Jack Stephens
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FrakenApp #1: Part 7, React

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Jack Stephens
·Mar 7, 2022·

4 min read

Table of contents

After getting Webpack and Electron to play nicely together in the last post, getting React up and running was easy. Too easy, in fact. I could create a .jsx file and render it with ReactDOM.render(), recreate many examples from various tutorials from across the web in my Electron app, etc.

Things went sideways for me when I tried to receive Inter-Process Communication (IPC) messages from the main Electron process into my React component. It was all in my mind; I needed a shift in perspective. I had trouble visualizing where to put the two ipcRenderer calls.

I use final state of the previous article as the starting point.

Getting React and Electron to play nicely together

Putting Messages Received into a State variable

In the earlier versions of the Phone Home App, I would embed any messages I received through ipcRenderer.on('received-data' into the DOM. The full code for Dialog.jsx is here

This time I put this data into a state variable, along with a couple of other variables that I needed to keep track of other parts of the app.

class Dialog extends Component {
  constructor(props) {
    super(props);
    this.state = {message: "", returnedMessages: [], maxMessageId: 0};

where:

  • message: bound to the text box
  • returnedMessages: the actual list
  • maxMessageId: the ID of the last message

Working with ipcRenderer in Dialog.jsx

After much experimentation, I could make ipcRenderer calls inside the React component! Sending is easy; I call ipcRenderer.send() from within the event function.

The hard part is getting messages back from the Main process; where do I call ipcRenderer.on()? I ended up calling ipcRenderer.once() after the send call. once() is like on() except that the listener is automatically removed after it is invoked a single time, which works well in this case because I don't need to clean up after I receive the one message I expect.

So the code looks like this:

At the top of the .jsx file I added:

const ipcRenderer = require('electron').ipcRenderer;

I made all of the calls to ipcRenderer in the SendMessage() method:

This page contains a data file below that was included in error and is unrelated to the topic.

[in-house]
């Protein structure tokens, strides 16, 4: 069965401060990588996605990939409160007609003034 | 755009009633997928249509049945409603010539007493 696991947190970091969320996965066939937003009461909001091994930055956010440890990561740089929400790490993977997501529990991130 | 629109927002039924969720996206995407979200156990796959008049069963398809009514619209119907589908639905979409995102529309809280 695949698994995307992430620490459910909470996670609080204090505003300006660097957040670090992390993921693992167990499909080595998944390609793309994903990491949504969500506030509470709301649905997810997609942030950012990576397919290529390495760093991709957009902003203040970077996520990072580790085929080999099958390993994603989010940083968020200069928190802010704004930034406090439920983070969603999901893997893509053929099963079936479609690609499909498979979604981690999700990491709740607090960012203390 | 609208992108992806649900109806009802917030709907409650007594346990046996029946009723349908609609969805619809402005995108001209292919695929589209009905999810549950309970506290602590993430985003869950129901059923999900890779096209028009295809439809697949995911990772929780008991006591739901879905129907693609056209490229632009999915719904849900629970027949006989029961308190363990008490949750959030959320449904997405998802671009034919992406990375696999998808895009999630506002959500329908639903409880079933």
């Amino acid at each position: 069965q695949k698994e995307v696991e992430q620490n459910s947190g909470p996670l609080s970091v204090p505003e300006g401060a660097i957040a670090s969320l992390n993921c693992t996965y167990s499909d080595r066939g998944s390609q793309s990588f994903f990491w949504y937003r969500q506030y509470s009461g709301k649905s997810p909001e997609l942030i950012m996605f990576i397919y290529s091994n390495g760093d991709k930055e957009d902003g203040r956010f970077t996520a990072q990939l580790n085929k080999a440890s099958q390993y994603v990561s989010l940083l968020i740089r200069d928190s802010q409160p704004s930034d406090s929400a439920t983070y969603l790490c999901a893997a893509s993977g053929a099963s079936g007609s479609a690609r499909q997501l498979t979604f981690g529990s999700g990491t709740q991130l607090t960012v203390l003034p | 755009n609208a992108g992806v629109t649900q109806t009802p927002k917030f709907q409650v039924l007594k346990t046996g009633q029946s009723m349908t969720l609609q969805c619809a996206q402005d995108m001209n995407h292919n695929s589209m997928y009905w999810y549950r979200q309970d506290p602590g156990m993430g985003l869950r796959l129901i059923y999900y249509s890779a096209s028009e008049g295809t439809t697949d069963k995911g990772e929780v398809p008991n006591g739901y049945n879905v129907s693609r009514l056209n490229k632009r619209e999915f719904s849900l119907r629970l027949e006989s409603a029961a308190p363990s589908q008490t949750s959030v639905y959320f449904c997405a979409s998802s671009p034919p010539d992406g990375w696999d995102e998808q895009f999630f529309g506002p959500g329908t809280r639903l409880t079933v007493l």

// This logic is used in 2 places
SendMessage (messageValue) {
  if (messageValue) {
    // Send the message home, the Main process will send it on
    ipcRenderer.send('phoneHome', messageValue);
    // This does not survive the closure
    const myComponent = this;
    // Get the response back from the Main process
    // once recieves a single message, it is like a one time on(). 
    ipcRenderer.once('received-data', function (evt, message) {
      // Add this item to returnedMessages, React will rerender the UI
      const id = myComponent.state.maxMessageId + 1;
      const newMessages = [...myComponent.state.returnedMessages, 
        {id, content: message}];
      myComponent.setState({returnedMessages: newMessages});
      myComponent.setState({maxMessageId: id});
      // Clear the phoneHome textBox
      myComponent.setState({message: ""});
    });  
  }
}

Transpiling the .jsx file(s)

React uses Babel to translate the JSX files into plain JavaScript. So I need to add a rule to tell Webpack to use the babel-loader on all .jsx files. To do this, I added the following to the rules array in my webpack.config.js file:

{
  test: /\.jsx?$/,
  loader: 'babel-loader'
}

So now Webpack knows what to do. I also need to tell Babel what to do by adding a new file called babel.config.js

module.exports = {
  presets:[
      "@babel/preset-env",
      "@babel/preset-react"
  ]
}

Cutting renderer.ts down to size

This file got smaller. All I do is call ReactDOM.render(). I use React.createElement(Dialog) instead of '` because the latter wouldn't work in TypeScript, and I didn't want to spend the time to figure out what's wrong.

import Dialog from './components/Dialog.jsx';
import React  from 'react';
import ReactDOM from 'react-dom';

ReactDOM.render(
  // Couldn't get "<React />" to work with TypeScript
  React.createElement(Dialog),
  document.getElementById('app-content')
);

And cutting index.ejs down too

All I need is a div with the id of app-content for React to find.

<!DOCTYPE html>
<html>

<head>
    <meta charset="UTF-8">
    <title>Phone Home App</title>
</head>

<body>
    <h1>Phone Home App</h1>
    <br />
    <div id="app-content"></div>
</body>

</html>

Added Dev Dependencies

the Phone Home App has the same dependencies as the last post plus these:

  • @babel/core
  • @babel/preset-env
  • @babel/preset-react
  • @types/react
  • @types/react-dom
  • fs
  • path
  • react
  • react-dom

Progress in the FrakenApp #1

What I have

  • The app uses some TypeScript
  • Still using Webpack
  • Still have the .NET Core part.

What's still missing

  • No Oracle.
  • Backsliding on TypeScript, used a .jsx file.
  • Not building the Electron App; I'm running it from VS Code.
  • Didn't test it on the Mac this cycle

The Code

The code is available on my GitHub as Frakenapp-01 or the Release for this article

 
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